Jonathan LaTurner reported that the financials for June were strong, reducing the year-end loss to only $50,000 from a projected loss of $70,000. Expenses have been kept low, but facility repairs and utility costs have increased. Ongoing lease negotiations with Councilmember Jay Schenirer and the city have given SCNA a few options regarding the maintenance of the facility, including the possible purchase of Sierra 2.
The executive committee previously approved planting a peace tree in Curtis Park, which was scheduled for Sept. 30. Kate Van Buren and John Mathews updated the board on the program and dedication. Dan Pskowski recommended the “Autumn Gold” Ginkgo species, which would be the only one of its kind in the park. Kim Tucker of the Impact Foundry will update the board in October on the progress made with the strategic plan for SCNA.
Executive director report
Jonathan LaTurner will collect money from all board members for a wine fridge to raffle off at the Oct. 14 annual Wine Tasting event. The fridge is a popular raffle item, bringing in $1,500 last year.
This year, board members are helping SCNA staff in contacting sponsors and wineries. There are 14 confirmed restaurants so far. Andrea Rosen and Lori Harder will assist Terri and Faith by making phone calls and sending emails. Bret Harte Elementary will volunteer the day before the event. Heather Hogan will be assembling the auction baskets. Six community dinners up for bid have been confirmed so far, but 12 would be optimal.
Curtis Fest was one of the best-organized events SCNA has produced. Attendees loved it, but the extreme heat on one of the hottest days of the year kept the crowds away. There is no other time of the year to schedule Curtis Fest, so we will continue to have the event in summer while taking heat-mitigation measures such as installing misters. SCNA received nearly a dozen donations from the Curtis Fest artists. Larry Easterling contributed to the event by delivering and removing set-up equipment from Sierra 2 Center.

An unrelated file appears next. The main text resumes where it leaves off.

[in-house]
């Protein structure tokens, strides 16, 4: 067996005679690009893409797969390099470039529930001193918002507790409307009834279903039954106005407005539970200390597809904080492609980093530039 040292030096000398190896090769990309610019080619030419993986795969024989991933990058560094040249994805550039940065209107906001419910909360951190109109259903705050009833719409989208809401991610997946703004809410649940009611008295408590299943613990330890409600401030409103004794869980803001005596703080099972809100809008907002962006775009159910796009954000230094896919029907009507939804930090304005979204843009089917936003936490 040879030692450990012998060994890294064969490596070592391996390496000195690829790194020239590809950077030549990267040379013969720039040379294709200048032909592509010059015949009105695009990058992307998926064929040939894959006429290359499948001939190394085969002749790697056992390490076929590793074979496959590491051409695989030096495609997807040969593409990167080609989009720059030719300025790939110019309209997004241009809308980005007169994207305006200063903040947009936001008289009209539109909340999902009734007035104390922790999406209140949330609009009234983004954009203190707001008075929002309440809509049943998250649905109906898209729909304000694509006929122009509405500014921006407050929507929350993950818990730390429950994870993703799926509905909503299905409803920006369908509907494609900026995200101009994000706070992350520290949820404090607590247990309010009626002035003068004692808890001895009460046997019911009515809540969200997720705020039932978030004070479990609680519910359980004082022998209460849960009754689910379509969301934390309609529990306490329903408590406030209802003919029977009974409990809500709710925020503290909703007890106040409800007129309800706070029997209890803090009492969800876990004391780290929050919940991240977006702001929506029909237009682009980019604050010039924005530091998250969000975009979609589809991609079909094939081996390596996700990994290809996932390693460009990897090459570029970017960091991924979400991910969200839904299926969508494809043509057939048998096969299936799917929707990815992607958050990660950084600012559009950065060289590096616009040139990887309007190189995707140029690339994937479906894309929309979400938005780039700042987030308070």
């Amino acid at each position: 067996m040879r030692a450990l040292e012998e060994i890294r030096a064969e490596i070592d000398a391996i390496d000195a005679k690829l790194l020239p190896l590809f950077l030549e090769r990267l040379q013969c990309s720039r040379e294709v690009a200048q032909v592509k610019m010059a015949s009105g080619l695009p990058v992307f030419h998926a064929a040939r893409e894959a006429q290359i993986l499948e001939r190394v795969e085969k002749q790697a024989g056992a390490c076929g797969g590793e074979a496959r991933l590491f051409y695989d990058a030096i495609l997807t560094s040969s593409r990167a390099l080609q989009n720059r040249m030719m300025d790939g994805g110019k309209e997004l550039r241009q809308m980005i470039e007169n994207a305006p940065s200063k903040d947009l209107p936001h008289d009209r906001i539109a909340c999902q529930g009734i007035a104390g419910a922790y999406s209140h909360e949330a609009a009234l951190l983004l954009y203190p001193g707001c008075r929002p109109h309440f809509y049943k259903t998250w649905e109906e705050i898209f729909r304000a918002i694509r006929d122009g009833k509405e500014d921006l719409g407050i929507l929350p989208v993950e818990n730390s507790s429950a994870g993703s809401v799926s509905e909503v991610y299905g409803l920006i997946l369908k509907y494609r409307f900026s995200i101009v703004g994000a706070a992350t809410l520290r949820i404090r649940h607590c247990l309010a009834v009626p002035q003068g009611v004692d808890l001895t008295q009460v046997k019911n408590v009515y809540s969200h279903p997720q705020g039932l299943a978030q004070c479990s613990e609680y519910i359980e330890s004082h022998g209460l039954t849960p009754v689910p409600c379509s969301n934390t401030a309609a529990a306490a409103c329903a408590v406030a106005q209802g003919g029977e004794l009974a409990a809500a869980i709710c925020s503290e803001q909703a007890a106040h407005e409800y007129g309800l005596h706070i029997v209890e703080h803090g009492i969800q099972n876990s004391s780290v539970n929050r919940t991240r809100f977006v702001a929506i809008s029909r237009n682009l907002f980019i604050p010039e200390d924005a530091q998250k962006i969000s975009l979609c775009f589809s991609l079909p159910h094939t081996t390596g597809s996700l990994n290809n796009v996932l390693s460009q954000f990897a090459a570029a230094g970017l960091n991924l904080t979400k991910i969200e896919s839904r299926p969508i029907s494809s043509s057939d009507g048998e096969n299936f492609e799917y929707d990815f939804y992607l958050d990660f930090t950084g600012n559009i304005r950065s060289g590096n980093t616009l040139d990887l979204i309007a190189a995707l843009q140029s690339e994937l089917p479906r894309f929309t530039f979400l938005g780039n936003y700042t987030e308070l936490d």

The Learnery took in $5,364 for the first quarter of classes. There have been 72 attendees with only a sampling of class offerings. Beginning Spanish has sold out; food, guitar and computer classes (Photoshop & Photo Organizing) are also popular. The Learnery has a goal of 12 class offerings per quarter. These are in addition to Senior Center classes and other ongoing activities offered by renters and tenants.
The new website’s events page has become a resource for the community, with more than 4,000 hits in the past two months.
WHAT IF, a team-building workshop for nonprofits, will be on Oct. 5. The workshop is organized by the Impact Foundry. Board members are encouraged to attend.
The boundaries of Curtis Park as outlined in the bylaws will come up for a vote at the annual members meeting.
Dan Pskowski reported that trees have been taken down around the neighborhood in the past two years and have yet to be replaced. He is creating a list and will send it to Urban Forestry for an update on the timeline for replacement. He advised waiting for the next round of treatment of the elm trees until an aerial inspection can be done.
Traffic calming measures for 24th Street are moving forward. A traffic circle will be installed at 24th Street and Marshall Way, along with crosswalks at Portola Way to keep pedestrians safe. A semi-permanent homeless camp has developed by the railroad tracks in Curtis Park Village. Syringes, human waste and rotten food have been causing a health hazard. Police are routinely called, but they are limited in what they can do. Patrick Soluri reported that a “Justice for Neighbors” nuisance abatement team may be an option.
Angela Mia reported the committee met in July and August as preparations for the open house in September were under way. The center had its highest attendance ever for the month of August. Some people who registered for Learnery classes have started coming to the Senior Center.
— Submitted by Kate Van Buren, board secretary